As VCs, we can capitalize on this team effect by keeping our eye on any spinoff ventures that arise and supporting them when possible (with experience and contacts, if not with capital). But beyond this, you can also consider encouraging these people to join the investment sphere, maybe even within your firm. Many successful startup founders and executives go on to become investors -- the PayPal Mafia has contributed to some of the most notorious funds out there today. The origin story of these former team members will make them more prone to supporting underrepresented founders they can get behind. In turn, new entrepreneurs will draw more value from their personal experiences.
4. Reputation effect
Although Returnly is headquartered in San Francisco, its founder is Spanish and many of its employees were based in Spain.
That means that the impact of Returnly’s exit will be felt on the other side of the Atlantic as well as among co-nationals in the United States. The same is true of other notable sales, like AlienVault, which was founded in Spain and had multiple offices there. AlienVault was acquired by U.S. telecommunications giant AT&T for $900 million. Or IPOs -- earlier this month, the Spanish-origin payments company Flywire filed for an IPO that could value the company at $3 billion. One startup’s success boosts the reputation of its entire team, and with it other founders and talent with their same country of origin, background, education and drive.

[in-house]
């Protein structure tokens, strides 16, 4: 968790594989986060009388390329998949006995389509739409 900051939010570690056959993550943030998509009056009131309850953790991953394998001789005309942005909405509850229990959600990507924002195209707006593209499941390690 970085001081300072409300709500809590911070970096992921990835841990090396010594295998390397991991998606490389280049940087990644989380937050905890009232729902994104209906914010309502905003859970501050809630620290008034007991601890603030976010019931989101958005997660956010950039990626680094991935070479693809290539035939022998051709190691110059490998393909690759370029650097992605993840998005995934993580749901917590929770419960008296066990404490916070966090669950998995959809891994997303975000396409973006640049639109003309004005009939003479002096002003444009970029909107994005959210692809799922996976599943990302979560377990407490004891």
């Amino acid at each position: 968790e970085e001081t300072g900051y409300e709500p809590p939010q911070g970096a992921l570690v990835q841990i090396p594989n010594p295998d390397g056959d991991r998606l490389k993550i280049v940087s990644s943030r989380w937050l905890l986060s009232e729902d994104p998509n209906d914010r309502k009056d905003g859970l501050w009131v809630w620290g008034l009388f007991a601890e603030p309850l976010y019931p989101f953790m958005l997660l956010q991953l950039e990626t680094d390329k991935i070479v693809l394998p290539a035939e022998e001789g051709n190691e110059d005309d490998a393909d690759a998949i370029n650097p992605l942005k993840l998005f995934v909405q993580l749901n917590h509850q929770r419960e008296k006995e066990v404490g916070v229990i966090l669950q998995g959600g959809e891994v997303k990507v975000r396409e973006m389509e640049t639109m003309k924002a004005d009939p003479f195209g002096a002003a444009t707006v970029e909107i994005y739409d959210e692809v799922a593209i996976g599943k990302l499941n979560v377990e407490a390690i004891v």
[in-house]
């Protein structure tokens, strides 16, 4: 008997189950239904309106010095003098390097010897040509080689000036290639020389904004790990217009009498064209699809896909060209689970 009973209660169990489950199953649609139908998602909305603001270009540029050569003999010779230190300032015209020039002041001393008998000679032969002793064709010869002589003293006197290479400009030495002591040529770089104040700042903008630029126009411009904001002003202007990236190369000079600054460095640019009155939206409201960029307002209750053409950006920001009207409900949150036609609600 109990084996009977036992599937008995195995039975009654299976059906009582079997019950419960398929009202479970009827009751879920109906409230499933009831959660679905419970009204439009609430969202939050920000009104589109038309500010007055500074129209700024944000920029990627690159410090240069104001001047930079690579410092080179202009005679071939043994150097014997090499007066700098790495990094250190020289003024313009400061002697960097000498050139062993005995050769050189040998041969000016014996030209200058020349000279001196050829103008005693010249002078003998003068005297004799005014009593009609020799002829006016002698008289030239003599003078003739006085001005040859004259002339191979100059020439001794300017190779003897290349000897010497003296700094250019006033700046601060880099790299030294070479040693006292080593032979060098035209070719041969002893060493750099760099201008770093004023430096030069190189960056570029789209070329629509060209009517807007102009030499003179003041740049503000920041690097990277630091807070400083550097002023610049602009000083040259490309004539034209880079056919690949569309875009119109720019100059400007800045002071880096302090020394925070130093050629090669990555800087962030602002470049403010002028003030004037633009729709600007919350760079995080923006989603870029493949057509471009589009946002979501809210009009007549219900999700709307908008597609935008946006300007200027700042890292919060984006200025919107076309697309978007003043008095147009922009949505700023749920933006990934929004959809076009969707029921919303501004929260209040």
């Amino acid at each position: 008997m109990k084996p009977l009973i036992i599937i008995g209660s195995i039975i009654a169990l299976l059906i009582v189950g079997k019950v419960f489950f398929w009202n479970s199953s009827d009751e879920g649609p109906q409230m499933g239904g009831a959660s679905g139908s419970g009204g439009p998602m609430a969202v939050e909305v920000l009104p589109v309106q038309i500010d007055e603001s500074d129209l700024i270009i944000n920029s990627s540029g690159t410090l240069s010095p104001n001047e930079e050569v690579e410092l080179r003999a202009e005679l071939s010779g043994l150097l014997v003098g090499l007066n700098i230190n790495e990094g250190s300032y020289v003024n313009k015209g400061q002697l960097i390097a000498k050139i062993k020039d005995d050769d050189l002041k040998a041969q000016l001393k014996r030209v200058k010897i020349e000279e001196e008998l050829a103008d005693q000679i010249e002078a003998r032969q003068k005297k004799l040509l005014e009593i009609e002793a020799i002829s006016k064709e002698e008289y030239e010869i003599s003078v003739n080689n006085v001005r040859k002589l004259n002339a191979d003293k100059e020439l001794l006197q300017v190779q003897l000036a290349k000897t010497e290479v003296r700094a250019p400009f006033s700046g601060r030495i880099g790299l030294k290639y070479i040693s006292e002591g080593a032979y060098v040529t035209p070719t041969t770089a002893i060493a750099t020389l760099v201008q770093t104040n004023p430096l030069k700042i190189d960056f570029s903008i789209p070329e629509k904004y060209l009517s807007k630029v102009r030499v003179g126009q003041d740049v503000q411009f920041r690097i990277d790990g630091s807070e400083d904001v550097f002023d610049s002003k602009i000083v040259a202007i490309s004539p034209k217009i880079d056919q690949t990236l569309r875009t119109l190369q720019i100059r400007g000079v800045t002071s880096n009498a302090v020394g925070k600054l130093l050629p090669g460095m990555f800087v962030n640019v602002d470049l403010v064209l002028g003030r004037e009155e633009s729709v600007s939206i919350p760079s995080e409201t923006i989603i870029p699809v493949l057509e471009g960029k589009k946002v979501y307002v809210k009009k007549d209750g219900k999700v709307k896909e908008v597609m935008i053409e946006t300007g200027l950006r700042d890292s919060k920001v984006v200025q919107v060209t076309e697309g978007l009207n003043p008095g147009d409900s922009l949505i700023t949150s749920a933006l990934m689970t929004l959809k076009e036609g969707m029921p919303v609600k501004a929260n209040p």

It follows that investors and other stakeholders will be more inclined to back opportunities among founders from the same home country if it says something about the mission, expertise and culture they bring to their startup.
At the same time, growing startups will be more interested in hiring the talent of evidently successful teams. That doesn’t just mean hiring more foreign experts in the United States, but seeking to outsource farther afield. We’re already becoming far more comfortable with remote teams, and it’s more capital-efficient for one half of the team to be working while the other half sleeps. But founders will always gravitate more to countries where local talent and innovation is already seen to be thriving. Open up that conversation with your portfolio companies.
VCs have the power to change an industry forever, to connect startup ecosystems across continents and to see startups expand worldwide. But this is about staying relevant as an investor as much as it’s about ensuring this next stage in the startup world is a positive one.
Investors who don’t recognize that the future of startups is global and diverse in nature won’t be in sync with the best opportunities -- and won’t be selected by the best founders. Rather than trying to play catchup, help build that ecosystem.